Having seen the nature of human frailty and the tendency for humans to be led astray, Jesus decided to provide the necessary grace in the form of a warning to his community. The salvation of the community and their lifestyle were inextricably linked. Salvation was evident in the lifestyle of the ecclesial community and thus helped them to be ever ready for the sudden coming of their Master. The lifestyle of Jesus’ community enabled them to persevere even through suffering in the belief that the cross alone was the only symbol of their salvation. While the disciples believe they are enjoying salvation, there is a need for them to be careful so as not to be carried away by false teachers who parade themselves as Christs (Mt 24:24; Mk 13:22). While one’s belief determines one’s destiny, sometimes it is difficult to identify those who are actually believers in Christ as their Lord and Saviour. The warnings in the Synoptic Gospels indicate a means of grace that would enable the disciples to imitate the selfless sacrifice of Christ.

The ecclesia as a new covenant community within the Synoptic Gospels informs any reader that the grace that appeared in Jesus supremely exceeds that of the Old Testament covenant (Chilton 1997:72–73). The authors of the Synoptic Gospels (Matthew, Mark and Luke) believe that the coming of Jesus into the world is an authenticated expression of God’s grace to those who believe in him (Mt 8:13–17; 12:17–22; Mk 7:32–35; Lk 2:40; 7:26). Our salvation is irrevocable, but there is a need for Christians to demonstrate this irrevocability of their salvation with good works and alertness while waiting for Jesus’ coming. The warnings should act as a means of grace to those who fulfil the early Christian community’s ethos of suffering, perseverance and unrelenting faith in the power of the cross and the resurrection of Christ as the church waits for his second coming.


Competing interests

The author declares that he or she has no financial or personal relationships which may have inappropriately influenced him or her in writing this article.


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1. This article will consider at least one of these warning passages in each of the Synoptic Gospels. This consideration will be based on methodology that will be developed later as this article progresses.

2. Rudolph Sohm in his thesis published as Ecclesiastical Law in 1892 asserts that the early church received its authority not from any human being but from the word of God and there was no imposition by any individual or group of people as to its activity except as directed by the charisma of the Holy Spirit. This invites the idea that the church was not an exact semblance of the Athenian ecclesia, who were basically directed by the Athenian constitution (see Nardoni 1992).

3. The term ‘suffering’ is used by New Testament writers in many ways. The word ‘suffering’ is derived from that root word πάσχω, with the possible meaning ‘to suffer’. It often refers to sacrificial suffering, ‘however, the word-group serves to describe the suffering of Christ and that of his disciples’; see Gärtner (1978:723).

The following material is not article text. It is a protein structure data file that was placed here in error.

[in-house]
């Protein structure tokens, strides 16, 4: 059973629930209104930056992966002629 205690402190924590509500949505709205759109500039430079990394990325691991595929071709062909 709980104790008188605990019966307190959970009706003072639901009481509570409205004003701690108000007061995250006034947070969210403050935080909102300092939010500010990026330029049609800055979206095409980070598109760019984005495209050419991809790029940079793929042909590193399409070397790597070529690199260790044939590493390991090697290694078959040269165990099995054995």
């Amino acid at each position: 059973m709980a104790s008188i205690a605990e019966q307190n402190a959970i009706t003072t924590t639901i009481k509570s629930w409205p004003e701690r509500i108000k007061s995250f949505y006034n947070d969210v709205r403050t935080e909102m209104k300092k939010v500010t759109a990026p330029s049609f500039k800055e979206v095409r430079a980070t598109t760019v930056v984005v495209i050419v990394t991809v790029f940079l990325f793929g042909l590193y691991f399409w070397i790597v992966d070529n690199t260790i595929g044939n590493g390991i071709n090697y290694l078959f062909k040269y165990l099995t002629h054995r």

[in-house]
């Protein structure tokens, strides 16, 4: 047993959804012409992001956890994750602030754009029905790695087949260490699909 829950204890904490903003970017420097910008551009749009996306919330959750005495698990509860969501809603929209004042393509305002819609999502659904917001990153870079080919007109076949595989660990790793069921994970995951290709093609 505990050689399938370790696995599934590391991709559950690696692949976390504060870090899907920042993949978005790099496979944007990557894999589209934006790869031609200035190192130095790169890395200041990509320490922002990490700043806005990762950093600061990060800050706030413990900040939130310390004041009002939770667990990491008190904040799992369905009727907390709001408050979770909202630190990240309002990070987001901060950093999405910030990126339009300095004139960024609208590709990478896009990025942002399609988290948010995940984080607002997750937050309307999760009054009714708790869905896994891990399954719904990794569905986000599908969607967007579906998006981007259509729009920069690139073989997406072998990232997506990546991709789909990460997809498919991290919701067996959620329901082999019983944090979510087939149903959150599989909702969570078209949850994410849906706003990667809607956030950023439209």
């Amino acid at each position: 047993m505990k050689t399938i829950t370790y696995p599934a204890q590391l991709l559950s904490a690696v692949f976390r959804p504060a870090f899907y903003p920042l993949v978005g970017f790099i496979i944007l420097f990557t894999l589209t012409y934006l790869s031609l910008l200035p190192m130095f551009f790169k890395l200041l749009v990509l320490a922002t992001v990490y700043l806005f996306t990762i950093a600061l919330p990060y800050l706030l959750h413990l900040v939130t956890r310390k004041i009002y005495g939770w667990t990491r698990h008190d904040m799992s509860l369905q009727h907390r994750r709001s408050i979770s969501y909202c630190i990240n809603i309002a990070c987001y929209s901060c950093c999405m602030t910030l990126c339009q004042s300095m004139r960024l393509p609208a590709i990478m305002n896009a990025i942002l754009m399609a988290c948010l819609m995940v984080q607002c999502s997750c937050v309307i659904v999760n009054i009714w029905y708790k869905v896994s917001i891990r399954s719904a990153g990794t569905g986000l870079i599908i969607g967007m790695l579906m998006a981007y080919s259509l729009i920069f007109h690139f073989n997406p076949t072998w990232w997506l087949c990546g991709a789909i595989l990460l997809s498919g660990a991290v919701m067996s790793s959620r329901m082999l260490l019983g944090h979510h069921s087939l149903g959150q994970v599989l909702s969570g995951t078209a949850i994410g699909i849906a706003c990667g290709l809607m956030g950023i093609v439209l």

4. Ben Holloway (2017). The proponents of this view do not state clearly the grounds of their argument. Their view sounds as if the believers’ salvation is directly proportional to their ability to persevere. To figure out the meaning of the statement of Jesus in Matthew 10:22 needs a special tool of exegesis other than what has been invented up to the present. Our view in this article is that the New Testament concept of salvation and its meanings must be given premium in interpreting a text of this nature.

5. This embodiment of total redemption makes up the hermeneutical trajectory through which the African scholars read their context of salvation. The liberation of the sufferer from the pains and whatever ailment that he or she suffered indicates that such person was delivered and offered salvation (see Van Eck 2006).

6. The argument against the doctrine of salvation by grace alone has been recently disputed by the publication of Alan Stanley (2010). According to Alan P. Stanley, he argues that Jesus of the New Testament did not preach that the salvation is absolutely free, but for one to have his/her salvation there is tendency of applying work. Based on his interpretative schema, work and salvation are inextricably linked (see Stanley 2010:515–337).

7. The use of cross in this article is a metaphor for the death of Jesus and his resurrection and also portrays as a symbol of suffering as in Luke 9:22–23.

8. During the Reformation period, Reformation fathers the likes of Martin Luther and John Calvin believed in this strongly as a means through which believers have to show their faith (Zachman 1993:57).

9. This quotation of the Bible is from Lexham English Bible. See Harris et al. (2012).

10. Vincent Taylor, Mark, 205, citing Marshal Kept by the Power of God, 58.

11. Beavis (2011:188). Before the writing of Mary Ann Beavis’s work, Timothy J. Geddert (1989) had already published a full monograph on eschatological discourse on Mark 13 in her work: Watchwords: Mark 13 in Markan Eschatology: Sheffield Academic Press, Sheffield.

12. In Matthew 24:28 the imagery of a carcass and vulture is used to depict the final gathering of the followers of Jesus.